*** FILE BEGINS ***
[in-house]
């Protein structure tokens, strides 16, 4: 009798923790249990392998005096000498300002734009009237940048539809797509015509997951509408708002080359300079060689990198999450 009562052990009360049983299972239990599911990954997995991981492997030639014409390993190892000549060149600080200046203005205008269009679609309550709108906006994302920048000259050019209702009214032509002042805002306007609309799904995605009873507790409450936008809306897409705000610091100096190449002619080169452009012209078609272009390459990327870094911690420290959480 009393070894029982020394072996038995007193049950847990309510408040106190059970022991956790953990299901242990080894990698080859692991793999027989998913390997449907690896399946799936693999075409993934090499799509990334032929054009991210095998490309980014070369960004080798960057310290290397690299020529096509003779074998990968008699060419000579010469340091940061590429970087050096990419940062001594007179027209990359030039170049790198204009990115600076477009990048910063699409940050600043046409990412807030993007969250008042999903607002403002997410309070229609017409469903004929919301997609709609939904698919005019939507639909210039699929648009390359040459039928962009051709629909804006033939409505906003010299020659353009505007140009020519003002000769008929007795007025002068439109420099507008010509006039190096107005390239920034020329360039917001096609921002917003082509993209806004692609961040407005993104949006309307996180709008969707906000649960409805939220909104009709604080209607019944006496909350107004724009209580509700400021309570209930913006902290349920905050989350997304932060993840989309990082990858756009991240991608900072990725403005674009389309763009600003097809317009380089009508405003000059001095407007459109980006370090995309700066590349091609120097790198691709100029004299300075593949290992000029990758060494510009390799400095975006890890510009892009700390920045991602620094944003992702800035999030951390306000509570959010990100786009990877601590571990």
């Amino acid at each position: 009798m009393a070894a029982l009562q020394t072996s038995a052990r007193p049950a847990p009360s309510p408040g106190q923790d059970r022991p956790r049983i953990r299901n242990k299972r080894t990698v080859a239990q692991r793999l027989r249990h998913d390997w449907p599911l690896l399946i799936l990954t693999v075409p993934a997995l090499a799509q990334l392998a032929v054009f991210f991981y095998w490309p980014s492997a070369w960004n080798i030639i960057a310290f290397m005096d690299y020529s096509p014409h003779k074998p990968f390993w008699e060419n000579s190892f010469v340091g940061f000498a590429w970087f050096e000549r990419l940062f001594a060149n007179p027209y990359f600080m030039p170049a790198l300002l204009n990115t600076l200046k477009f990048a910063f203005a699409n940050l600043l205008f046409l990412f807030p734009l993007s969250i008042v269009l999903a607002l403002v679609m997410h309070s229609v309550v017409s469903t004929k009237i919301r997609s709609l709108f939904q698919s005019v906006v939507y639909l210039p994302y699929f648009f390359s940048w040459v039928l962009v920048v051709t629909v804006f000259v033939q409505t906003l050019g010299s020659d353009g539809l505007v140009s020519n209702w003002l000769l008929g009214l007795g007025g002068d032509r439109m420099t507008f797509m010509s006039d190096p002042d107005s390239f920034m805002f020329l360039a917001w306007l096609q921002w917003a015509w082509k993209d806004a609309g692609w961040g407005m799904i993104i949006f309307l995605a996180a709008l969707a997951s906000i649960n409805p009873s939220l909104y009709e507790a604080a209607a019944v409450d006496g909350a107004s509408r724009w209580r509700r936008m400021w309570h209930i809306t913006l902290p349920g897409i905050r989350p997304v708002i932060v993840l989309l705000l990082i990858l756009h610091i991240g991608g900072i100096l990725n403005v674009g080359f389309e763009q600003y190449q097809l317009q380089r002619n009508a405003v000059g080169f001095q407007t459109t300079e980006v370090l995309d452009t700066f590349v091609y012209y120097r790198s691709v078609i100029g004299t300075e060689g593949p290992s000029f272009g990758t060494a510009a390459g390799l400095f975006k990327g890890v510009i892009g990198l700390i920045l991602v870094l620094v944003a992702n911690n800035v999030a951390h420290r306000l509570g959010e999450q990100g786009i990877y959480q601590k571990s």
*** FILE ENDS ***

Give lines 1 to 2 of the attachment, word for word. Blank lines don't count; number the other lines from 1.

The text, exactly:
[in-house]
């Protein structure tokens, strides 16, 4: 009798923790249990392998005096000498300002734009009237940048539809797509015509997951509408708002080359300079060689990198999450 009562052990009360049983299972239990599911990954997995991981492997030639014409390993190892000549060149600080200046203005205008269009679609309550709108906006994302920048000259050019209702009214032509002042805002306007609309799904995605009873507790409450936008809306897409705000610091100096190449002619080169452009012209078609272009390459990327870094911690420290959480 009393070894029982020394072996038995007193049950847990309510408040106190059970022991956790953990299901242990080894990698080859692991793999027989998913390997449907690896399946799936693999075409993934090499799509990334032929054009991210095998490309980014070369960004080798960057310290290397690299020529096509003779074998990968008699060419000579010469340091940061590429970087050096990419940062001594007179027209990359030039170049790198204009990115600076477009990048910063699409940050600043046409990412807030993007969250008042999903607002403002997410309070229609017409469903004929919301997609709609939904698919005019939507639909210039699929648009390359040459039928962009051709629909804006033939409505906003010299020659353009505007140009020519003002000769008929007795007025002068439109420099507008010509006039190096107005390239920034020329360039917001096609921002917003082509993209806004692609961040407005993104949006309307996180709008969707906000649960409805939220909104009709604080209607019944006496909350107004724009209580509700400021309570209930913006902290349920905050989350997304932060993840989309990082990858756009991240991608900072990725403005674009389309763009600003097809317009380089009508405003000059001095407007459109980006370090995309700066590349091609120097790198691709100029004299300075593949290992000029990758060494510009390799400095975006890890510009892009700390920045991602620094944003992702800035999030951390306000509570959010990100786009990877601590571990």